Wives at Playwrights Horizons

Aadya Bedi, Sathya Sridharan, Purva Bedi

 

By Sandi Durell

 

Women of today find themselves fighting the feminist battle of equality on so many levels that it was probably time for playwright Jaclyn Backhaus (Men on Boats) to have a go at creating a more absurdist, unique path to victory.

With playful, zany, amusing fun, many truthful words can be spoken and lessons learned which is what Backhaus is hoping for in Wives at Playwrights Horizons, directed by Margot Bordelon, as we pay attention to the women who circled male historical figures to finally unburden themselves in this very contemporary envisioning.

Back, back in time to 16th C France, at the Chateau de Chenonceaux in the Loire Valley, we find King Henri II (Sathya Sridharan) manipulating his legitimate wife Queen Cathy de Medici (played by Purva Bedi) against his mistress Diane (Aadya Bedi), whom the Queen calls ‘MotherFker Diane,’ as Henri readies for battle resulting in his jousting death.

And fear not, there’s always the cook (a very amusing comic Adina Verson) giving us a lesson in cooking chickens – ‘Once you’ve plucked your feathers out of your dead chickens drizzle them with olive oil or lard or grease … ‘ while mistress Diane slugs liquid gold to keep her young and healthy.

There’s a full meal of verbal jousting to swallow until the women find they have mutual benefits that lie ahead if they bond.

 

 Adina Verson, Aadya Bedi, Purva Bedi

 

Don’t get too comfortable as the time period quickly changes to Ketchum, Idaho (1961), the actors doing a quick change while singing A Wive’s World (original music Kate Marvin) . . . and the male gaze will be cast away somewhere up among the stars . . . (eventually…we’re not there yet).

The women are now at Ernest Hemingway’s funeral – Big Ern is dead but his wives are present and accounted for except the one who died. They berate, bemoan, make comparisons and talk him into oblivion . . . Mary saying he committed suicide because of the government following him. Alas, they’re all just complacent women until they find common ground with some cheers and drinks. Somehow they’re faced with a dead fish – a marlin. . . the je ne sais quois! Something to sing and dance about and set the spirit free. Reminded me of that good ole song from South Pacific “I’m Gonna Wash That Man Right Out of My Hair.”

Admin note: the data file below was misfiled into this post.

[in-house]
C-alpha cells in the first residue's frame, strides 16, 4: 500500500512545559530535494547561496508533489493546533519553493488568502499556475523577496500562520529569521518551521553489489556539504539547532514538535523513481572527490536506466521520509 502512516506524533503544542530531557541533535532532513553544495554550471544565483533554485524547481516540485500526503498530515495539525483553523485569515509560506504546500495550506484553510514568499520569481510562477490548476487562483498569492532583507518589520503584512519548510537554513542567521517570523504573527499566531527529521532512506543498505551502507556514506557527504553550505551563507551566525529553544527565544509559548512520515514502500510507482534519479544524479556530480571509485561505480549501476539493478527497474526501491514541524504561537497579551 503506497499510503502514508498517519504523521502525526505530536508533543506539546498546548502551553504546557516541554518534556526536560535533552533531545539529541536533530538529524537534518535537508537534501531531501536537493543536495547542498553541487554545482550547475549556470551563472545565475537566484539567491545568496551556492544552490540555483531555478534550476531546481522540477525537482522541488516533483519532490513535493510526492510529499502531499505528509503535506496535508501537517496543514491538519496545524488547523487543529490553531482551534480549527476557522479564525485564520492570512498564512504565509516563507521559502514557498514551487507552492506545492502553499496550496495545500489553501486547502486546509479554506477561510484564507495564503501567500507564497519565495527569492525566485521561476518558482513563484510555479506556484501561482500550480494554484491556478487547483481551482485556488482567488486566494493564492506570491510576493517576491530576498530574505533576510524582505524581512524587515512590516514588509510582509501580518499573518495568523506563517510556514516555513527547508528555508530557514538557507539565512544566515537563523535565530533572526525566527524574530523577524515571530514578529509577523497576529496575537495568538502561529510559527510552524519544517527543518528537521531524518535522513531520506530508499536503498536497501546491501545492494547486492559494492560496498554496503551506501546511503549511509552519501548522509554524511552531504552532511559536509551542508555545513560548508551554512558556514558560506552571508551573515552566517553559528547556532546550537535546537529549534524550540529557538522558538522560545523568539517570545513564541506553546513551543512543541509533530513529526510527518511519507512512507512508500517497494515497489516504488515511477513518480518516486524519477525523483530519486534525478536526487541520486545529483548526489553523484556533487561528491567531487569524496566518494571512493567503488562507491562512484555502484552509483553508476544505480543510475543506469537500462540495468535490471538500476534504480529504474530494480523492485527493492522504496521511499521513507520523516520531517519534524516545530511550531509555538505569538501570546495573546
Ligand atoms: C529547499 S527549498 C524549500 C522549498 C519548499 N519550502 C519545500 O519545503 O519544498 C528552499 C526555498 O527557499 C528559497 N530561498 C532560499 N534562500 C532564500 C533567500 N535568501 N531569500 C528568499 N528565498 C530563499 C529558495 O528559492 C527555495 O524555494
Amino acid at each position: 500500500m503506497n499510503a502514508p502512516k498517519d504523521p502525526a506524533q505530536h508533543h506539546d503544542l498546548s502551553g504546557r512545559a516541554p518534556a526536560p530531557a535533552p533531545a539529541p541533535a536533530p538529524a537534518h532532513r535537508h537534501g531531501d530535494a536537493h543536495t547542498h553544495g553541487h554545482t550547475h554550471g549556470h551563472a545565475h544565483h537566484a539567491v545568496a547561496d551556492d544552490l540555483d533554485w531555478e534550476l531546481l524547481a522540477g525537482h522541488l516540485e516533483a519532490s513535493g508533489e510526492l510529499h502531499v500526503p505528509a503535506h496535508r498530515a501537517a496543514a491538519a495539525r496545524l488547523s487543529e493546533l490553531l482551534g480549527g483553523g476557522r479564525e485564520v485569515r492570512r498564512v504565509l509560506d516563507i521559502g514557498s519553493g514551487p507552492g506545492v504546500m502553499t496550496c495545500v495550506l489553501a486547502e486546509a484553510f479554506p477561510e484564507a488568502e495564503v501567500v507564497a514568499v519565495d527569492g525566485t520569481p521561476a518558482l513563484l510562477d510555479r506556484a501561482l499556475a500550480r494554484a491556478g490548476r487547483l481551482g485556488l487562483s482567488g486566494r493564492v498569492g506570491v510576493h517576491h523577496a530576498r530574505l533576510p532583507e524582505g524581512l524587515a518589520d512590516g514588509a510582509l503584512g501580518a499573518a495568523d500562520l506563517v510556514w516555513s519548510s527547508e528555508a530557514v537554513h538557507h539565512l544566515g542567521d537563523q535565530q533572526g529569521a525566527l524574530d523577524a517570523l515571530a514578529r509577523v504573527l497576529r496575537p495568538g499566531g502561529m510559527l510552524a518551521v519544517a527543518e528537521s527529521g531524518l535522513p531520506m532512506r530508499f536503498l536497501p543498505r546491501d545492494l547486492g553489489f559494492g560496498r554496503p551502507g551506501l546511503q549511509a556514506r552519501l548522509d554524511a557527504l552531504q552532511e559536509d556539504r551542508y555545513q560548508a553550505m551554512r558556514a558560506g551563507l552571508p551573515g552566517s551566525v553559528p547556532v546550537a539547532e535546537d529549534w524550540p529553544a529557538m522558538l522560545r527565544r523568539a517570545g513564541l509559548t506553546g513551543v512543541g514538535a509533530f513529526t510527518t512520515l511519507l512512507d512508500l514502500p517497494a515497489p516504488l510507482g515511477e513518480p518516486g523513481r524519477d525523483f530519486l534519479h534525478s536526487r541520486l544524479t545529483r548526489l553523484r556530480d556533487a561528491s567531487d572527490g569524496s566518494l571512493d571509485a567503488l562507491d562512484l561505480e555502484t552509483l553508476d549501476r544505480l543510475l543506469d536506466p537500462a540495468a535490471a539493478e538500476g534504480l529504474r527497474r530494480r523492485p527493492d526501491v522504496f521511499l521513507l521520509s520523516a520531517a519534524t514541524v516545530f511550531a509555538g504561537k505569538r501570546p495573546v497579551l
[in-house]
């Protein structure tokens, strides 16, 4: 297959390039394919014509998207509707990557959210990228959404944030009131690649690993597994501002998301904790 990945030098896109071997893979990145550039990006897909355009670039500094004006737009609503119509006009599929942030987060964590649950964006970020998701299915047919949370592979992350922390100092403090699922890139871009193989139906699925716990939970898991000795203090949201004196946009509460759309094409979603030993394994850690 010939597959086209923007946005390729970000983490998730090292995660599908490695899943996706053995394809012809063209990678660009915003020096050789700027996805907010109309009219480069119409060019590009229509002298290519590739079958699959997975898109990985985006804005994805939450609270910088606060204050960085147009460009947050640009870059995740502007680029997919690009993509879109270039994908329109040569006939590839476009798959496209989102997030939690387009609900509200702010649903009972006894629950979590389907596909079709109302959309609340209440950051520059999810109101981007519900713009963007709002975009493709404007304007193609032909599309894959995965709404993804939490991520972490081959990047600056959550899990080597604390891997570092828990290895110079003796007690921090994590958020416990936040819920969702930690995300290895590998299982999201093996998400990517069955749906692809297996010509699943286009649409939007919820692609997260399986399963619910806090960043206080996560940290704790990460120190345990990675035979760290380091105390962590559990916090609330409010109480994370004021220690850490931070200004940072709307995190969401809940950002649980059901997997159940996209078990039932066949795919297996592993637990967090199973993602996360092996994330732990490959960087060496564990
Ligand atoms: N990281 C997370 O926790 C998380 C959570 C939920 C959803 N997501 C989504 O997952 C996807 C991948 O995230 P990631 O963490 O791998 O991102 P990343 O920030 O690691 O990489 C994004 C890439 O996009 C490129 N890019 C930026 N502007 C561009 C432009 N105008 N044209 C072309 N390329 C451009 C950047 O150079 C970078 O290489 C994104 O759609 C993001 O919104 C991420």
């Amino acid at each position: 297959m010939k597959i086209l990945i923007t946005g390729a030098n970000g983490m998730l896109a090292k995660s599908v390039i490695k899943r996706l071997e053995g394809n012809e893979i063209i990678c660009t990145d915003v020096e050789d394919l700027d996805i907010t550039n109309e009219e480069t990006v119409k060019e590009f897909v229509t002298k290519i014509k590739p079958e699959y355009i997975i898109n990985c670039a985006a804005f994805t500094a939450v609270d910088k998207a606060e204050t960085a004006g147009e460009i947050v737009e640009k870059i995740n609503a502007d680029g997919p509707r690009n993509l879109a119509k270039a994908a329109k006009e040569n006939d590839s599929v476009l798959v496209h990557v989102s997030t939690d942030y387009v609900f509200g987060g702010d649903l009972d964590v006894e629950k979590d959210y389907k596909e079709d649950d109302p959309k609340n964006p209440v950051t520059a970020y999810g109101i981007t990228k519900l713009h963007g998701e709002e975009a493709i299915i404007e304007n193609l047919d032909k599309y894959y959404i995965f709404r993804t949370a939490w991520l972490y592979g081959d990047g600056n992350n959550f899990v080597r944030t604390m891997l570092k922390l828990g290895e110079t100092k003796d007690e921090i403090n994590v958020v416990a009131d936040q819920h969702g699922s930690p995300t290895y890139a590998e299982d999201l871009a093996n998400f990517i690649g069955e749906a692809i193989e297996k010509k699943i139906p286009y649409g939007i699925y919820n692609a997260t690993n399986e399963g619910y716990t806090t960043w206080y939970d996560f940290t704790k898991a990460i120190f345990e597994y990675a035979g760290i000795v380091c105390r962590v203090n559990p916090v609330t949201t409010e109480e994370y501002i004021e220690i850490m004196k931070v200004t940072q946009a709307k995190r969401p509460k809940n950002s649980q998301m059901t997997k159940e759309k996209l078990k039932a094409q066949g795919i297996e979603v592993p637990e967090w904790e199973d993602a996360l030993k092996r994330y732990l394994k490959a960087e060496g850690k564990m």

Switch now to Madhavendra Palace in Rajasthan, India (1920s) where Maharaja Madho Singh II is undergoing healing sessions by his favorite Concubine, Witch Roop Rai, while Mr. Patterson (Adina Verson in men’s garb and as a British spy) is extremely interested in the breastfeeding relationship of the Maharani to her newborn child – – breasts agog!

 

Sathya Sridharan, Aadya Bedi, Purva Bedi

 

Mind you, you have to keep up with all the new age chatter in these days of yonder that, at times, can be tedious.

At last we’ve reached present day at Oxbridge University where a young sophomore (Verson) has begun an essay writing space, a photo of Virginia Woolf hangs proudly on the wall, where she is concocting a brew in her cauldron of ancestors attracting her one ally attempting to break away from the patriarchal cycle . . . tired of being told by the world she doesn’t exist.

 

Adina Verson, Aadya Bedi

 

The cast comes together to seek, to listen, to question, to wait… to express feelings of relief, regret, fear, despair, to explain, explore, search and realize ‘everything about you is right.’

Reid Thompson creates the multi time period scenic design and Valérie Thérèse Bart the costumes. The cast, playing multiple roles, is uniformly at the top of their game.

 

 

Surely Backhaus offers a fresh and unusual way with words to spread her message in presenting and getting attention, something she calls Delighted Listening – – What delights you? What do you want to know more about? In her own words: ‘ The categorical dismissal of questions is a patriarchal act. The embrace of them, of the unknown, is an embrace of possibility, an embrace of freedom, an embrace of intersection between all facets and lenses of humanity.’

 Photos: Joan Marcus

 

Wives at Playwrights Horizons – Peter Jay Sharp Theater, 416 W. 42 St., runs thru Oct. 6 – 80 minutes, no intermission

 

 

 

 

 

 

 

 

 

 

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